The editors at Solutions Review curated this list of the best big data TED talks for practitioners in the field.
TED Talks are influential videos from expert speakers in a variety of verticals. TED began in 1984 as a conference where Technology, Entertainment and Design converged, and today covers almost all topics — from business to technology to global issues — in more than 110 languages. TED is building a clearinghouse of free knowledge from the world’s top thinkers, and their library of videos is expansive and rapidly growing.
Solutions Review has curated this list of big data TED talks to watch if you are a practitioner in the field. Talks were selected based on relevance, ability to add business value, and individual speaker expertise. We’ve also curated TED talk lists for topics like data visualization and AI and machine learning.
How data will transform business – Philip Evans, TED@BCG San Francisco
Evans, a senior partner and managing director at the Boston Consulting Group, is the co-author of Blown to Bits, about how the information economy is bringing the trade-off between “richness and reach” to the forefront of business. He argues that a new force will rule business strategy in the future — the massive amount of data shared by competing groups.
In an informative talk, Philip Evans gives a quick primer on two long-standing theories in strategy — and explains why he thinks they are essentially invalid.
What do we do with all this big data? – Susan Etlinger, TED@IBM
Susan Etlinger is an industry analyst for Altimeter Group. She is a globally recognized expert in digital strategy and has authored a series of reports and frameworks on topics including artificial intelligence, big data, analytics and digital ethics. She was named one of the “Must Know” Top Writers in Technology by LinkedIn in 2016.
Susan’s talk mirrors what so many business leaders ask. Does a set of data make you feel more comfortable? More successful? She explains why, as data volumes continue to pile up, it’s important for the scope of understanding has to expand. Since the point of data collection is to gain a better understanding of whatever it is we’re questioning, it’s important to move beyond the promises of ‘big data’ into how we can apply it to generate insight.
Big data is better data – Kenneth Cukier, TEDSalon Berlin, 2014
Kenneth Cukier is the Data Editor of The Economist in London and the co-author of Big Data: A Revolution That Will Transform How We Live, Work, and Think. He is a regular commentator on BBC, CNN, and NPR, and a member of the World Economic Forum’s council on data-driven development. He is a board director of International Bridges to Justice and a member of the Council on Foreign Relations.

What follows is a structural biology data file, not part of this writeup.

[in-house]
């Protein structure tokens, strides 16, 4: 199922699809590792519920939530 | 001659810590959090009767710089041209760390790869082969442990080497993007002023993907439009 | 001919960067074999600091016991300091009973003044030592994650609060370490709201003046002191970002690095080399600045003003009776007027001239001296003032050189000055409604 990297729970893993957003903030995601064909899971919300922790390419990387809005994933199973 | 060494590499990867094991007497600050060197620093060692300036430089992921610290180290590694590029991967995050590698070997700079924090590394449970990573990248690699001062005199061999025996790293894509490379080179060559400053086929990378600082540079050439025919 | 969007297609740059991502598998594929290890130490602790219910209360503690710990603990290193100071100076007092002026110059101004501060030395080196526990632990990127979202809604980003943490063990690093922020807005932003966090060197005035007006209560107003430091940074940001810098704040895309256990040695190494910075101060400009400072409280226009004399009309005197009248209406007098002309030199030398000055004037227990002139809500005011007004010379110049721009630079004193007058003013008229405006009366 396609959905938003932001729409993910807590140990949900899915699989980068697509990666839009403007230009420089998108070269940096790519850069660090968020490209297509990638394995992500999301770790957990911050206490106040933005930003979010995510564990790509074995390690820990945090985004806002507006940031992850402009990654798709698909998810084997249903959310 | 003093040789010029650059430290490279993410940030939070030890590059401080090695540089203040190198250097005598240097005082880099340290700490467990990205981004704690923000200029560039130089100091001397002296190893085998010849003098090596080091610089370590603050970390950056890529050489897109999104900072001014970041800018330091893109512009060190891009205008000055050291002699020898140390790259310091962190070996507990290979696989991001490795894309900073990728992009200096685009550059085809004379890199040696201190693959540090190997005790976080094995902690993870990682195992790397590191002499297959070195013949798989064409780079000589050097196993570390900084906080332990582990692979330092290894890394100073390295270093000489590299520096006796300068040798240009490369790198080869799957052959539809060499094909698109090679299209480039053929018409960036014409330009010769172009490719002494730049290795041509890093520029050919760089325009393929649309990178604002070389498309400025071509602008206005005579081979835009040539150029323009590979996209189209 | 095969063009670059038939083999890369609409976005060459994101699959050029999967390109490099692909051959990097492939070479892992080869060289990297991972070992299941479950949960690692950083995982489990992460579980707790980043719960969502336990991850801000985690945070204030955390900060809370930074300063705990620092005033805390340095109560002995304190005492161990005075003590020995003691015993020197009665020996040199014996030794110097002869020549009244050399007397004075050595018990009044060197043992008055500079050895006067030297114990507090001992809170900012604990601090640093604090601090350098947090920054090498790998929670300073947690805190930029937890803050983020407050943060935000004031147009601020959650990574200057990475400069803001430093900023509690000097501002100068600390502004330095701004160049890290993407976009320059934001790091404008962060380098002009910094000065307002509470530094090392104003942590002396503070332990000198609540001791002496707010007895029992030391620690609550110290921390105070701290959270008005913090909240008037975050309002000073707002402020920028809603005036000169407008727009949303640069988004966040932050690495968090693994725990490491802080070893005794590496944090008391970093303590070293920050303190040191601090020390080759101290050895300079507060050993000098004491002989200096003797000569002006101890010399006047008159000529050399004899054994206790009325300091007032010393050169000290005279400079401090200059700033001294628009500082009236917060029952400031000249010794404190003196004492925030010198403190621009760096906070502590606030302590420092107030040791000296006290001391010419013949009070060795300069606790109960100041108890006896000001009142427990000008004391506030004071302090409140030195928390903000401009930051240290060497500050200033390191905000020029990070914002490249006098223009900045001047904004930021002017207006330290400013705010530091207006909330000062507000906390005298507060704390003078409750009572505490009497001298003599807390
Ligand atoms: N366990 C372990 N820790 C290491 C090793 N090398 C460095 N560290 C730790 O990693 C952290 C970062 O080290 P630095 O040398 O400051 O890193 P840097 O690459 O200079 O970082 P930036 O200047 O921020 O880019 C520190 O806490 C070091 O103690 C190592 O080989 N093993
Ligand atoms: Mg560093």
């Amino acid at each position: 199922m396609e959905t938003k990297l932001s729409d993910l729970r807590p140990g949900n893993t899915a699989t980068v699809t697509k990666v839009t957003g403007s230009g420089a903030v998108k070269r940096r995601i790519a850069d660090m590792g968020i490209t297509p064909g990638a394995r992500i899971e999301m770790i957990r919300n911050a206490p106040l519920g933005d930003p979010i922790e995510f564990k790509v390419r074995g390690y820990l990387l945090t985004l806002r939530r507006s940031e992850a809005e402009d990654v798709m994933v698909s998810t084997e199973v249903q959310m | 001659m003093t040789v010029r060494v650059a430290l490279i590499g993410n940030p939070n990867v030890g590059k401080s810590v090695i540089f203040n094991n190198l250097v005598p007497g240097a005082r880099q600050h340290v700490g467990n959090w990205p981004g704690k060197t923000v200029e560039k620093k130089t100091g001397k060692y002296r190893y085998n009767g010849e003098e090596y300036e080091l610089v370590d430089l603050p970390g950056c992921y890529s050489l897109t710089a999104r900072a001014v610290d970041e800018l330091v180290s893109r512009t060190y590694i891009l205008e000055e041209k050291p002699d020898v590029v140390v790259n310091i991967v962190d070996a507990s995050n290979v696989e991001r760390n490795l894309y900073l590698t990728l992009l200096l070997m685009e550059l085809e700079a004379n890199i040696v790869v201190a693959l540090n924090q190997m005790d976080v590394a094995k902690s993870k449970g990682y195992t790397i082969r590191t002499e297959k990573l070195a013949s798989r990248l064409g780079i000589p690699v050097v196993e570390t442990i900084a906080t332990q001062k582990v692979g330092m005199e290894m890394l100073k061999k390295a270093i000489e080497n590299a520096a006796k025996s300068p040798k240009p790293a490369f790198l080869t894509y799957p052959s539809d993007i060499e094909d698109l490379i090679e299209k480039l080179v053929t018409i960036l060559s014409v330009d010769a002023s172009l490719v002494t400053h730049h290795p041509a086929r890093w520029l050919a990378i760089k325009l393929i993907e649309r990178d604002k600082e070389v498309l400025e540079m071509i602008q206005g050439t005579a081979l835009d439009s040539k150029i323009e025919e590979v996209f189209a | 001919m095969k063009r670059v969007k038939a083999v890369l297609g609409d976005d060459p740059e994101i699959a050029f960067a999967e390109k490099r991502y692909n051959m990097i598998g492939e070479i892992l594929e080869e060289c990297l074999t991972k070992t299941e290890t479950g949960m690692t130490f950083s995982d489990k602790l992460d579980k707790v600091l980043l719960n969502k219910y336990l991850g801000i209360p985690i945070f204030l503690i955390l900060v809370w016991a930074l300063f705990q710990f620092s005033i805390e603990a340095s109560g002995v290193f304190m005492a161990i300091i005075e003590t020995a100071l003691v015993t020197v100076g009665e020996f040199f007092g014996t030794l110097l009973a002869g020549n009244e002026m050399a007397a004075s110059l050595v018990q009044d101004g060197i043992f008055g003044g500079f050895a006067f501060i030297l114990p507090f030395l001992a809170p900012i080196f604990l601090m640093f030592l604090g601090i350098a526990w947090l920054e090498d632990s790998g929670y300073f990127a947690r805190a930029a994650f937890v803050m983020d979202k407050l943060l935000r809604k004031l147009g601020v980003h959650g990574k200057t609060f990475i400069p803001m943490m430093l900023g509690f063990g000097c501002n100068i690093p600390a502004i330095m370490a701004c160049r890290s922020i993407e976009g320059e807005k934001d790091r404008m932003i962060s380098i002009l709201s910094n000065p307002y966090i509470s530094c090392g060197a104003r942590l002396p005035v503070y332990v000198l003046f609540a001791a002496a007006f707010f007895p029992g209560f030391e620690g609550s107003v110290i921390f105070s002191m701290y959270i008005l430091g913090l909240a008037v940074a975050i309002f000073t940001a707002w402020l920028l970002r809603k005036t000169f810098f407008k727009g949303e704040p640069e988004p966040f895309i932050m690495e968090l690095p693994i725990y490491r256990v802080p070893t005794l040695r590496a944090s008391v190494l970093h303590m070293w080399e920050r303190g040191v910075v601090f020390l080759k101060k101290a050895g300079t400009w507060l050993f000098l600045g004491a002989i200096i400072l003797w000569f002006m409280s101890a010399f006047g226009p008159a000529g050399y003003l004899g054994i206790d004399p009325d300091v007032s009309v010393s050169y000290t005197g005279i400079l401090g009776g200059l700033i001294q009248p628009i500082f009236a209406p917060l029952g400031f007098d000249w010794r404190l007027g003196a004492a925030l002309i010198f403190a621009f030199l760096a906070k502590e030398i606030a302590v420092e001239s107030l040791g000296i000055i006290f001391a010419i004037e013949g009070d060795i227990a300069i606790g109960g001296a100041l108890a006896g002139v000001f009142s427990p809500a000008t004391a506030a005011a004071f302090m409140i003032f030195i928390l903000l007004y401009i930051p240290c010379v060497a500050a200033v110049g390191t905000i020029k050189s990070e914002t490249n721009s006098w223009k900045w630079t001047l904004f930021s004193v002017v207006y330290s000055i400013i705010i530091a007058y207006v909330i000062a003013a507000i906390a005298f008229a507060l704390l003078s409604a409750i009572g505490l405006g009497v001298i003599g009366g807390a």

Kenneth starts of this talk with an amusing anecdote on why America’s favorite pie flavor is not actually apple, and how data has helped us uncover this. He also dives into the future of data-driven technology and design. There’s also a look into the future at how machine learning is going to be (it is) a major development for the use of big data in the business environment.
The era of blind faith in big data must end – Cathy O’Neil, TED2017
Cathy O’Neil is a mathematician and the author of several books on data science, including Weapons of Math Destruction, which was nominated for the 2016 National Book Award for Nonfiction. She was the former Director of the Lede Program in Data Practices at Columbia University Graduate School of Journalism, Tow Center, and was employed as Data Science Consultant at Johnson Research Labs.
Cathy is a self-proclaimed ‘data skeptic’ who argues for ethics within the use of data. She explains how algorithms decide things like who gets a loan, job interview or even insurance. The problem is, that algorithm may not automatically make this process fair, and she coined the term ‘Weapons of Math Destruction’ in response. Her talk, the era of blind faith in big data must end, is a showcase about the hidden agendas behind these ‘secret’ formulas.
For more big data TED talks, browse TED’s complete topic collection.